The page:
ground sausage

How to Make Homemade Sausage Using ButcherBox Ground Pork

Last Updated on July 6, 2021

When you’re faced with a pound of ground beef, chances are you know what to do. You can make burgers, taco filling, meatballs, and more. It’s a pretty clear picture. But when it comes to less-common ground pork, you might need some help developing your repertoire.

Keep in mind that almost any recipe calling for ground beef will work with pork, too. But pork’s milder flavor means it’s even more versatile than beef. It’s great for dumpling filling, browned and tossed with pasta, or flavored with garlic and scallions for Chinese-inspired meatballs.

Its milder flavor and higher fat content also make ground pork an ideal base for sausage—something meat eaters everywhere can get behind. Making pork-based sausage at home is simply a matter of seasoning the pork according to the flavor profile you’re after, then giving the meat some time to let the flavors absorb, and finally forming it into whatever shape you want—no casing necessary.

Breakfast Sausage:

breakfast sausage and eggs

With just three added ingredients, breakfast sausage is the simplest path to a morning protein boost. Just mix kosher salt, freshly ground black pepper, and either fresh or dried sage to a pound of meat. You could cook immediately, but it’s even better after sitting for at least 24 hours to let the flavors absorb thoroughly throughout the meat. You can:

    • Form it into little patties or keep it loose.
    • Freeze patties for future use.
    • Cook some ahead so you have a quick grab and go option in the morning.
    • Crumble cooked sausage over scrambled eggs or tuck into breakfast tacos.
    • Make egg cups with breakfast sausage and wilted spinach.

Mexican-Style Chorizo:

chorizo on a nacho plate

Mexican-Style chorizo’s cousin is the ropy cured Spanish sausage, flavored with smoked paprika, that you might see hanging in a fancy deli or salumeria. For Mexican-style, start with our fresh ground pork and add ground chili powder and garlic powder. To get some of that smoky profile, you could use smoked paprika or the adobo sauce from a jar of chipotle peppers. Dial up the spice by adding more chili powder (but you can’t dial it down—so take it slow). You can:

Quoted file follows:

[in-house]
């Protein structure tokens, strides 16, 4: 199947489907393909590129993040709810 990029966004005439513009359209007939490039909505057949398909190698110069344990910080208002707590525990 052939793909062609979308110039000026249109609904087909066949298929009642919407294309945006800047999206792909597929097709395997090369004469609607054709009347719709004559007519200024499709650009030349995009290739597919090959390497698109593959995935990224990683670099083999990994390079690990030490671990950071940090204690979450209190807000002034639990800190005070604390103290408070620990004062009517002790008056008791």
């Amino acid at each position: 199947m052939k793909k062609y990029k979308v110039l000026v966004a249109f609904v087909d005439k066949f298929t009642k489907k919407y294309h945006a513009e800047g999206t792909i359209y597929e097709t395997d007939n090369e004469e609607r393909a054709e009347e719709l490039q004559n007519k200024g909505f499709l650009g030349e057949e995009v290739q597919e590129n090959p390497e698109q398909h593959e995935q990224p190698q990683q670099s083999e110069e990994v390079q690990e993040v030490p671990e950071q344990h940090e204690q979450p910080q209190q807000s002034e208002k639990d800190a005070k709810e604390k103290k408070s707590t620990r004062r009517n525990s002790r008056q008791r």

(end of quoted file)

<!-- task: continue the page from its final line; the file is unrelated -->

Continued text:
• Use in tacos instead of ground beef.
      • Add to huevos rancheros, tortas, or burritos.
      • Add to pasta with cream sauce (or no sauce – there’s a lot of flavor in this sausage!).

Hot Italian Sausage: 

spicy italian sausage sandwich

A mix of spices, including ground fennel and garlic for this not-too-spicy hot Italian sausage allows you to increase the spiciness if you choose.

      • Add to Caesar salad (or any salad).
      • Add to marinara sauce and pasta.
      • Sprinkle on pizza.
      • Form into a patty grill and serve on a bun with sautéed peppers and onions in a little twist to the classic sausage and peppers.

Spicy Curry Sausage: 

spicy curry sausage with lettuce wraps

With red curry paste for heat and fish sauce for umami flavor, Thai-inspired spicy curry sausage is full of flavor. Use it in all kinds of delicious ways. You can:

      • Form into small meatballs, roast and add to lettuce wraps with shredded cabbage, carrot, and cilantro.
      • Use meatballs in a spicy, brothy soup.
      • Use patties in a bahn-mi sandwich.
      • Add loose sausage to stir-fried rice.

Emilie Abijanac is a graduate of New England Culinary Institute with over 20 years of catering experience in Boston. Emilie was the Sous Chef for East Meets West Catering and has worked with Kate’s Table and La Fête. Emilie was also the culinary director of ButcherBox.